The aim of this study was to evaluate the feasibility of hybrid [{sup 18}F]fluorodeoxyglucose (FDG) positron emission tomography (PET)/MRI in patients with large vessel vasculitis (LVV) by comparing visual and quantitative parameters to that of PET/CT. Furthermore, the value of PET/MRI in disease activity and extent of LVV was assessed. A total of 16 [{sup 18}F]FDG PET/MRI and 12 [{sup 18}F]-FDG PET/CT examinations were performed in 12 patients with LVV. MRI of the vessel wall by T1-weighted and T2-weighted sequences was used for anatomical localization of FDG uptake and identification of morphological changes associated with LVV. In addition, contrast-enhanced (CE) magnetic resonance angiography (MRA) was performed. The vascular FDG uptake in the vasculitis group was compared to a reference group of 16 patients using a four-point visual score. Visual scores and quantitative parameters [maximum standardized uptake value (SUV{sub max}) and target to background ratio (TBR)] were compared between PET/MRI and PET/CT. Furthermore, correlations between C-reactive protein (CRP) and quantitative PET results, as well the extent of vasculitis in PET, MRI/CE-MRA and combined PET/MRI, were analysed. TBRs, SUV{sub max} values and visual scores correlated well between PET/MRI and PET/CT (r = 0.92, r = 0.91; r = 0.84, p < 0.05). There was no significant difference between both modalities concerning SUV{sub max} measurements and visual scores. In PET/MRI, PET alone revealed abnormal FDG uptake in 86 vascular regions. MRI/CE-MRA indicated 49 vessel segments with morphological changes related to vasculitis, leading to a total number of 95 vasculitis regions in combination with PET. Strong and significant correlations between CRP and disease extent in PET alone (r = 0.75, p = 0.0067) and PET/MRI (r = 0.92, p < 0.0001) in contrast to MRI/CE-MRA only were observed. Regarding disease activity, no significant correlations were seen between quantitative PET results and CRP, although there

  5. Usefulness of Integrated PET/MRI in Head and Neck Cancer: A Preliminary Study

    Energy Technology Data Exchange (ETDEWEB)

    Lee, Soo Jin; Seo, Hyo Jung; Cheon, Gi Jeong; Kim, Ji Hoon; Kim, E. Edmund; Kang, Keon Wook; Paeng, Jin Chul; Chung, Junekey; Lee, Dong Soo [Seoul National Univ., Seoul (Korea, Republic of)

    2014-06-15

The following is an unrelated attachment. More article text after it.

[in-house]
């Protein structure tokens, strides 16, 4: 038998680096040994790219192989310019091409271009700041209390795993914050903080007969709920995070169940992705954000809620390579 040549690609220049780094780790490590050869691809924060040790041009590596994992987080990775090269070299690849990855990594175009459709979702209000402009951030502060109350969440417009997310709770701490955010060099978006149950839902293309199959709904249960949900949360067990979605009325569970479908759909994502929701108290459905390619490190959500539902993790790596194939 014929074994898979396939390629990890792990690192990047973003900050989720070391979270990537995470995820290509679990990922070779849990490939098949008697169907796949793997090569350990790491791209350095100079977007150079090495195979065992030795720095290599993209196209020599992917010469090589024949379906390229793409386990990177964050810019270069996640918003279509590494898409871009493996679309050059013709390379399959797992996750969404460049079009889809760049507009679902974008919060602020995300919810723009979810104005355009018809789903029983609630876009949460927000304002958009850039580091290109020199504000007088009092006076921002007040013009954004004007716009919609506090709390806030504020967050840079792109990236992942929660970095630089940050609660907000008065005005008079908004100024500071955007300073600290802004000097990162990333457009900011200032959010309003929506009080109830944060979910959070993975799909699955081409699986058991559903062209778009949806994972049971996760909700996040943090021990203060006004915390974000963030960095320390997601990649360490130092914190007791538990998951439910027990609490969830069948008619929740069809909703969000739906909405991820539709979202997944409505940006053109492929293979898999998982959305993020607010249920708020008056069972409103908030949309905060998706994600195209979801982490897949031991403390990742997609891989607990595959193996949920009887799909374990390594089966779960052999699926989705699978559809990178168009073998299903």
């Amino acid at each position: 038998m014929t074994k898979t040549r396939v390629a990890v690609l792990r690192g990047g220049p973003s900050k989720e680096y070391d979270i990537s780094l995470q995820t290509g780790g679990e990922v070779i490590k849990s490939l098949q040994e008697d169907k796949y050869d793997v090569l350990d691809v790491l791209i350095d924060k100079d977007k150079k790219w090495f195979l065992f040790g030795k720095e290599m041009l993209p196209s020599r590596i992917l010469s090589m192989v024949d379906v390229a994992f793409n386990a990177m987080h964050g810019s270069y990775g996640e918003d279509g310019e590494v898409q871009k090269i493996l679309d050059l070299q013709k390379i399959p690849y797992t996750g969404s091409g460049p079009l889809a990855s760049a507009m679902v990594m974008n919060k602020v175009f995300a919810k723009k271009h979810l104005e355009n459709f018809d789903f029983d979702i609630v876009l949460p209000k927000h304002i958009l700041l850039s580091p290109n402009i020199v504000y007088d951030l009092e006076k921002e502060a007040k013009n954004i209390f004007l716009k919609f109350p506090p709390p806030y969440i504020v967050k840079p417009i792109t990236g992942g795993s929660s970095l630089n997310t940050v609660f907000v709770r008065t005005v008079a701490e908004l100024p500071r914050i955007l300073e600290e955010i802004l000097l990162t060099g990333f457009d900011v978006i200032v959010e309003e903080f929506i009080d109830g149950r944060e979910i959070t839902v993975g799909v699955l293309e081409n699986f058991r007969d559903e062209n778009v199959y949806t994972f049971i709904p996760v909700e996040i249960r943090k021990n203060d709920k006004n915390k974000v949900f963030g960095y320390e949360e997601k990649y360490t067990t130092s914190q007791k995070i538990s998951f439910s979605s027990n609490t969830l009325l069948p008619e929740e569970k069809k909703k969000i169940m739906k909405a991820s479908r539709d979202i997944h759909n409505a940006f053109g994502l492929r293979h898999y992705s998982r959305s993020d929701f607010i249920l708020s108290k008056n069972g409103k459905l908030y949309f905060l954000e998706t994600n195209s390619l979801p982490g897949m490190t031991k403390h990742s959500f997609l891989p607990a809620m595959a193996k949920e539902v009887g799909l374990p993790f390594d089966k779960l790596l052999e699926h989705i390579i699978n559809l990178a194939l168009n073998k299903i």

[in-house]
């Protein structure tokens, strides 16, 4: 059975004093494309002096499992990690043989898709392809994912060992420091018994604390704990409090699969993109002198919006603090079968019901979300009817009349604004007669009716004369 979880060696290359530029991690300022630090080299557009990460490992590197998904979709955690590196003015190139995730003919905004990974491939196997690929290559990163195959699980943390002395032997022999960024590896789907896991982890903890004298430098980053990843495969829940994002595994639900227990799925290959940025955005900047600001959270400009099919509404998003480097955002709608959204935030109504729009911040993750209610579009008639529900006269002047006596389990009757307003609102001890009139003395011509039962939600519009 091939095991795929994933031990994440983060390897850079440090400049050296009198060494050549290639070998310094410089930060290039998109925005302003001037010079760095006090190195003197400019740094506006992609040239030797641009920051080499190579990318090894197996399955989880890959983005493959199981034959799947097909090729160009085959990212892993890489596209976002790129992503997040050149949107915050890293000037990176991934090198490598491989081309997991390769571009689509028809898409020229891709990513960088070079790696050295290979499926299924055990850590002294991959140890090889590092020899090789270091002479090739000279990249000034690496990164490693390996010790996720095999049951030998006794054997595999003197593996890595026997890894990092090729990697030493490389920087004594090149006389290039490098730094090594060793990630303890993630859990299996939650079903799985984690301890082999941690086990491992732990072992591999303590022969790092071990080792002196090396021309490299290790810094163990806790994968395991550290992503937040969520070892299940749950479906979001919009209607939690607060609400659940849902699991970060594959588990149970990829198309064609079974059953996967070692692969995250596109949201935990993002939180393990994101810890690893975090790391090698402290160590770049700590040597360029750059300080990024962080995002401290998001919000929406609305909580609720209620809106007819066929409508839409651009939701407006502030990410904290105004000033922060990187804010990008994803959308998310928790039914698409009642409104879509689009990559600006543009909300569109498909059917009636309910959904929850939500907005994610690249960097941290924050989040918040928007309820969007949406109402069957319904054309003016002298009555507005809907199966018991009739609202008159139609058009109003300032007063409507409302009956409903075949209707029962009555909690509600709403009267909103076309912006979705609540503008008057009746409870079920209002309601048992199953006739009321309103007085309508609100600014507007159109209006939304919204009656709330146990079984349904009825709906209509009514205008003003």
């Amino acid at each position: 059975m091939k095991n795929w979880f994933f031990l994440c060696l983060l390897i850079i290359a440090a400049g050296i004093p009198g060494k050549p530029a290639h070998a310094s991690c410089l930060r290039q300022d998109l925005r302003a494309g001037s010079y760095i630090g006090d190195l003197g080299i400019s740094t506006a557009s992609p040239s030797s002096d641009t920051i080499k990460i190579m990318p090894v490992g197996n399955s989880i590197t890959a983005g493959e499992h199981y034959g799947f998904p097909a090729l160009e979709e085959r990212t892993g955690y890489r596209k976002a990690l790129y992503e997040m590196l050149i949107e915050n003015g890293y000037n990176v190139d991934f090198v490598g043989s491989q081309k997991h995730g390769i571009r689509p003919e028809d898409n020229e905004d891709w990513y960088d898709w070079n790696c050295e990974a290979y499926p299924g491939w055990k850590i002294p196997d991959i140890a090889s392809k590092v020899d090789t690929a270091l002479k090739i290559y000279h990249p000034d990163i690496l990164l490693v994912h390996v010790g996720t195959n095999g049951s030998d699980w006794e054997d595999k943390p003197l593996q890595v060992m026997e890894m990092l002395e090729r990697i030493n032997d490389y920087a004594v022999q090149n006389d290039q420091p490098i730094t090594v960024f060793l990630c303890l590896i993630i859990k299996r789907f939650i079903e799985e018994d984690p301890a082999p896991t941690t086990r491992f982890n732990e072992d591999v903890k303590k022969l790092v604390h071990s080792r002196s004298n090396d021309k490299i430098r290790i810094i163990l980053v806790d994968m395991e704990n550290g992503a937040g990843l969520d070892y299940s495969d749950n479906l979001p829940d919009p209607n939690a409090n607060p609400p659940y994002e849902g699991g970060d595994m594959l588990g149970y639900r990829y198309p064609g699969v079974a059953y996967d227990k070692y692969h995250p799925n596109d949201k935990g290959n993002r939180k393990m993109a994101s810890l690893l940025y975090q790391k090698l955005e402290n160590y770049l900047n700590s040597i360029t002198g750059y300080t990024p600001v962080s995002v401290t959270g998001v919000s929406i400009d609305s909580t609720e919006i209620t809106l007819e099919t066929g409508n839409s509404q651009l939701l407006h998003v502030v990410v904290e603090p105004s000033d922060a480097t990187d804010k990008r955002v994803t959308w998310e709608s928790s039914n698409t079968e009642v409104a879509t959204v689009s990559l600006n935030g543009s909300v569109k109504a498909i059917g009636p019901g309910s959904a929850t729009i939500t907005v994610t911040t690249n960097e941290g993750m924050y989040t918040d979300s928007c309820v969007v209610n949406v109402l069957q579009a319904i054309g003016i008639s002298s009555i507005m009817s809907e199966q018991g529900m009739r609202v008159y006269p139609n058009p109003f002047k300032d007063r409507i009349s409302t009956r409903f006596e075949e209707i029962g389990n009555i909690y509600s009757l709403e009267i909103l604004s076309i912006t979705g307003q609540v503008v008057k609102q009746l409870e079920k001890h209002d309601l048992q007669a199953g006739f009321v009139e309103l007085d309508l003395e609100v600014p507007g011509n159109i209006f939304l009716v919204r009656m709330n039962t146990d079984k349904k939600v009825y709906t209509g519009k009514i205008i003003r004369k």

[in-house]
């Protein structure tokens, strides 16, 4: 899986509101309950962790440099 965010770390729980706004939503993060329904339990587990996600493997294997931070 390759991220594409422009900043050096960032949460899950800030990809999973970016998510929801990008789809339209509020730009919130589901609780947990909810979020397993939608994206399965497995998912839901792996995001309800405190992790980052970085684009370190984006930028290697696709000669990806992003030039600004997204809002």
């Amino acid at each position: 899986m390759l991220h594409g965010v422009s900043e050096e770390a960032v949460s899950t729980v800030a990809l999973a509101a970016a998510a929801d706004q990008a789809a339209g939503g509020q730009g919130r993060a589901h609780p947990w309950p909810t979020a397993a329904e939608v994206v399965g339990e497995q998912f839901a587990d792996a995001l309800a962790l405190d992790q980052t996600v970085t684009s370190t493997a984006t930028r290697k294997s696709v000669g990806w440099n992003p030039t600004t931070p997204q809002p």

The new modality of an integrated positron emission tomography/magnetic resonance imaging (PET/MRI) has recently been introduced but not validated. Our objective was to evaluate clinical performance of {sup 18}F-fluoro-2-deoxyglucose ({sup 18}F-FDG) PET/MRI in patients with head and neck cancer. This retrospective study was conducted between January 2013 and February 2013. Ten patients (eight men, two women; mean age, 61.4±13.4 years) with histologically proven head and neck tumors were enrolled.Whole-body PET/MRI and regional positron emission tomography (PET) with dedicated MRI were sequentially obtained. Maximum standardized uptake value (SUVmax), SUVmean, metabolic tumor volume, total lesion glycolysis and contrast enhancement were analyzed. A total of ten whole-body positron emission tomography (PET), ten regional positron emission tomography (PET), ten dedicated MRI and ten regional PET/gadolinium-enhanced T1-weighted (Gd)-MRI images were analyzed for initial staging. Two nuclear medicine physicians analyzed positron emission tomography (PET) and PET/MRI with a consensus. One radiologist analyzed dedicated MRI. The primary lesions and number of metastatic lymph nodes analyzed from each image were compared. Eight patients were diagnosed with head and neck cancer (one tongue cancer, four tonsillar cancers, one nasopharyngeal cancer and two hypopharyngeal cancers) by histological diagnosis. Two benign tumors (pleomorphic adenoma and Warthin tumor) were diagnosed with surgical operation. Whole-body positron emission tomography (PET) and regional positron emission tomography (PET) attenuated by MRI showed good image quality for the lesion detection. Whole-body positron emission tomography (PET) and regional positron emission tomography (PET) detected ten primary sites and compensated for a missed lesion on dedicated MRI. A discordant number of suspicious lymph node metastases was noted according to the different images; 22, 16, 39 and 40 in the whole